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ARTICLE: For Leaders, Decency Is Just as Important as Intelligence
Updated: May 1, 2020
In a recent hbr.org article, Dean of Duke University’s Fuqua School of Business, Bill Boulding, describes how successful leaders today and in decades to come must possess triple-threat leadership capability: IQ+EQ+DQ—the familiar intellect and emotional intelligence aspects, plus one that must be recognized and elevated: decency.
Competency in business is essential, and intellect, or IQ, is the broad idea of business competency and an understanding of what it takes to be successful today. EQ is the self-awareness of emotions—both others’ and your own—and happens when a manager understands how someone is feeling, how to read a room, and acts on that information.
However, EQ doesn’t always mean a person’s actions take into account what is best for others. Emotional awareness and empathy don’t equate to compassion and integrity, and people who have EQ can use it to manipulate others for self-interest—it doesn't necessarily mean doing the right thing.
DQ, or decency quotient, goes a step further, implying a person has not only empathy for employees and colleagues but also the genuine desire to care for them and do right by them. DQ means wanting something positive for everyone in the workplace and ensuring everyone feels respected and valued.
Unfortunately, we have far too many examples in business of what happens when decency fails. The Great Recession is a case where 10 years later, financial sector business is still trying to win back trust from a public who saw the industry as greedy, self-serving, and focused on the bottom line at the expense of the greater good. and we’re entering an era where technology, innovation, and automation heighten the possibility for distrust because of the way they change the nature of work. But instead of letting those things fracture us, we can use decency to find ways to move forward without leaving anyone behind. As leaders who are driven by decency innovate, they consider what’s being destroyed rather than just being created. Innovation becomes about not just new solutions but also about helping those being displaced.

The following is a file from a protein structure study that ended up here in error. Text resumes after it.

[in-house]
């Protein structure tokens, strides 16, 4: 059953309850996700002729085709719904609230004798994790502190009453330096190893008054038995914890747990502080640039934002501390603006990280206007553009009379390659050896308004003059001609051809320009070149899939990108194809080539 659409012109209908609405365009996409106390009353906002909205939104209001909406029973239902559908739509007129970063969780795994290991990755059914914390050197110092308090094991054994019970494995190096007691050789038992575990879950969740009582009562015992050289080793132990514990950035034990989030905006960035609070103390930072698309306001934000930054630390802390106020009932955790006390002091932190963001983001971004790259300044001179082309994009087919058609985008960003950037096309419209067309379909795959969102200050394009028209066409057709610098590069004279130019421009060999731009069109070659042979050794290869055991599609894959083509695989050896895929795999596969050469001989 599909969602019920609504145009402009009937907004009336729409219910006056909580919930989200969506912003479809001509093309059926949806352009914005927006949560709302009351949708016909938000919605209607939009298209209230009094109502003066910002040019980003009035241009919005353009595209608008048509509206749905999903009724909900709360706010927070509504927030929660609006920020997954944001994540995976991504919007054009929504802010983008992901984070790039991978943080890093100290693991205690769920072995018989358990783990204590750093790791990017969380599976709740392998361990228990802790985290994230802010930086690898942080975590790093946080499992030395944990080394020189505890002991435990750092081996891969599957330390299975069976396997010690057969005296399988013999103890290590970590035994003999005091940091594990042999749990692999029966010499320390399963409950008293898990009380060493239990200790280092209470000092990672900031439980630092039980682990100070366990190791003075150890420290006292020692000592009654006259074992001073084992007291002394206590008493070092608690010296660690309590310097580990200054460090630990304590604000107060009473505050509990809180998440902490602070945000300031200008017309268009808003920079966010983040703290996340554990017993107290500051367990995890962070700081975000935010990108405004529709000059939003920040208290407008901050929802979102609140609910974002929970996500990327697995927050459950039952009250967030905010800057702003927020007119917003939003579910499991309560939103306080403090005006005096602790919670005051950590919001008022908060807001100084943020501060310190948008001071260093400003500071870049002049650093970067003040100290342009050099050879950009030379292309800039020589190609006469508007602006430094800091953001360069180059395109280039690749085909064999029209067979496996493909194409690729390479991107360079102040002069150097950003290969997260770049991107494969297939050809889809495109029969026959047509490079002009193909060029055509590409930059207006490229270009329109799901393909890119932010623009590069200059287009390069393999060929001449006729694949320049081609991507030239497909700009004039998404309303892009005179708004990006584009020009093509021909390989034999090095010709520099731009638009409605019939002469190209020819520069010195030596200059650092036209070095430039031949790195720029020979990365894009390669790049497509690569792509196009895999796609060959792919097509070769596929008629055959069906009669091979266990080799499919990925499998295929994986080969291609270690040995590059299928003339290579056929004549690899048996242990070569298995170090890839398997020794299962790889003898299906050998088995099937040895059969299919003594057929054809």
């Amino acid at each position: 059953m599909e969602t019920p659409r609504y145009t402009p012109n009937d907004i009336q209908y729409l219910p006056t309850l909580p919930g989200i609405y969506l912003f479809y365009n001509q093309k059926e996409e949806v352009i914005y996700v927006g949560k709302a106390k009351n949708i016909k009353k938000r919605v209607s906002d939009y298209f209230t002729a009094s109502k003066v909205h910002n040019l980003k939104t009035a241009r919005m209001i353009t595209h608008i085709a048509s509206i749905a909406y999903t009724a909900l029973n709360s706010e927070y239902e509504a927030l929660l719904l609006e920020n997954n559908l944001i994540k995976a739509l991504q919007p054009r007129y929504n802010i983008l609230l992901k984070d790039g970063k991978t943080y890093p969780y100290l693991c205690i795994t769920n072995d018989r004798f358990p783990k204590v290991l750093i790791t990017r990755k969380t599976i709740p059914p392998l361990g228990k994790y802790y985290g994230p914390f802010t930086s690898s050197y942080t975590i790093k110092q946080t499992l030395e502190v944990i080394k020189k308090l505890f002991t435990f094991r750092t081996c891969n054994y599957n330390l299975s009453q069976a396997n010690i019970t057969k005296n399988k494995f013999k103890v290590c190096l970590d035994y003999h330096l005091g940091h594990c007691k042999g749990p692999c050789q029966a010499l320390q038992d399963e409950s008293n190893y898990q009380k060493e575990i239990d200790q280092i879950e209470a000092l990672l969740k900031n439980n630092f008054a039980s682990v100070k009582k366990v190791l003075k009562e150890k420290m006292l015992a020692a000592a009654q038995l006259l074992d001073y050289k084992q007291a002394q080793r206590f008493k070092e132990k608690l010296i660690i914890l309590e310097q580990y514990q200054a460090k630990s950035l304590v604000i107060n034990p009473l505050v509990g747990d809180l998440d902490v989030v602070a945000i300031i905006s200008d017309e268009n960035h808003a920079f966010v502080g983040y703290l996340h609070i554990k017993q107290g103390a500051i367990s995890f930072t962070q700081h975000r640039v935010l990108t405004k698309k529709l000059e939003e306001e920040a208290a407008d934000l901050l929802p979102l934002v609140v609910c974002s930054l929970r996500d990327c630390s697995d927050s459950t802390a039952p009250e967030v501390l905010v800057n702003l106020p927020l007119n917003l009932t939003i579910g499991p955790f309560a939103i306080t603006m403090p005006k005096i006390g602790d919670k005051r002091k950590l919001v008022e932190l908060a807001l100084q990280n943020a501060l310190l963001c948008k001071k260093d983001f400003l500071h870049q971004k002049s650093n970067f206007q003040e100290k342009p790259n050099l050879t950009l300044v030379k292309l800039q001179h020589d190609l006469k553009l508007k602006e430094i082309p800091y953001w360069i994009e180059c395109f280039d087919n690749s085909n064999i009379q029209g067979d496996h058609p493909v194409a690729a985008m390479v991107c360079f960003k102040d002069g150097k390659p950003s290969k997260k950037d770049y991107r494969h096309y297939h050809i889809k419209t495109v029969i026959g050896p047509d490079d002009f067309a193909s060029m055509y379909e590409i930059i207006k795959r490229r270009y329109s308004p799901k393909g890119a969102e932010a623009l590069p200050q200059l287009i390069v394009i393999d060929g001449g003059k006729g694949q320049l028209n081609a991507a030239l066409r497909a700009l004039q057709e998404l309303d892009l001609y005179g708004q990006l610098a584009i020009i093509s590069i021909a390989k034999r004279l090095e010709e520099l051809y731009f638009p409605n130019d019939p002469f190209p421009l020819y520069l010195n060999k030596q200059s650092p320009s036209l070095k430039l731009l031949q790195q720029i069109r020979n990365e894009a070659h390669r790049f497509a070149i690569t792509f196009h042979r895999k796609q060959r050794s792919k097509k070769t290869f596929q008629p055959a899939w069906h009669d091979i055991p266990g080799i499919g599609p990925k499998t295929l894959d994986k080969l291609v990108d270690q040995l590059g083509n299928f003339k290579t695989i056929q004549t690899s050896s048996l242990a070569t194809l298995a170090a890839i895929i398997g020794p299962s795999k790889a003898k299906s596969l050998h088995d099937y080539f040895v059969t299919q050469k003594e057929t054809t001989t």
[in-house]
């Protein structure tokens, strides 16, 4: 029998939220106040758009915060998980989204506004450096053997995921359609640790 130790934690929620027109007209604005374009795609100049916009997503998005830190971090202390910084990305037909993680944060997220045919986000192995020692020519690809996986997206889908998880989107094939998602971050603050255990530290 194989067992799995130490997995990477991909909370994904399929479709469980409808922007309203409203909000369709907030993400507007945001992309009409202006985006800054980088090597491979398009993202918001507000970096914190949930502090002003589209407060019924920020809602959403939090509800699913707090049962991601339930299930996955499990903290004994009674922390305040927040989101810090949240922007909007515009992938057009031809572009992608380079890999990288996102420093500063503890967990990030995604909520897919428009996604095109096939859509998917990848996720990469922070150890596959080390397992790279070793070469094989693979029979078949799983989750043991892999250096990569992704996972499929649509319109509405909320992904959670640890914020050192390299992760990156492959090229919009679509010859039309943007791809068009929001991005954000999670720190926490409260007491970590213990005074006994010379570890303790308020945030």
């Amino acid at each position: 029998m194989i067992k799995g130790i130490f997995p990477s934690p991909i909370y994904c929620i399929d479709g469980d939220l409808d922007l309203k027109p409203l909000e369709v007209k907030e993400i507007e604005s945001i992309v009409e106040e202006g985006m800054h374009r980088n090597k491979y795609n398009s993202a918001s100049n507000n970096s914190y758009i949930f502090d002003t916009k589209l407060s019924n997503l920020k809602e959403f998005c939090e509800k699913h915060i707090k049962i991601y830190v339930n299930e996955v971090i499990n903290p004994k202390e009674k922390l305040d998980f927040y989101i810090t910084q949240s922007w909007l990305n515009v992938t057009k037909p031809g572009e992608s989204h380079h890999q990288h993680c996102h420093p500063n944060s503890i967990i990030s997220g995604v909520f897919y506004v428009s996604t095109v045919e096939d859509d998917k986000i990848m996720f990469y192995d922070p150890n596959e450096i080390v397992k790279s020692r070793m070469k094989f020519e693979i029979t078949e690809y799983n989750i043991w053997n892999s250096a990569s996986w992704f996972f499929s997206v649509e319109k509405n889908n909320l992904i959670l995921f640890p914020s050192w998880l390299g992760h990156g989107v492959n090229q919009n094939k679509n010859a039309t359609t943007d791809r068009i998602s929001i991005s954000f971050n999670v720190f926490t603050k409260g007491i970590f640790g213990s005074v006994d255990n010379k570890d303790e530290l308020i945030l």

For decency to win the day, DQ must be recognized as an essential quality in leadership. Leaders with DQ understand their decisions aren’t simply about staying profitable; their decisions affect hundreds, thousands, even millions of people’s lives. If businesses become more intentional about decency, it can rebuild the trust corporations have lost and can be the model for uniting different types of people to come together for a common purpose and in finding solutions. Intellect and emotional intelligence are vital, but it is decency that ensures IQ and EQ are used to benefit society, not tear it down. Read the full article here.
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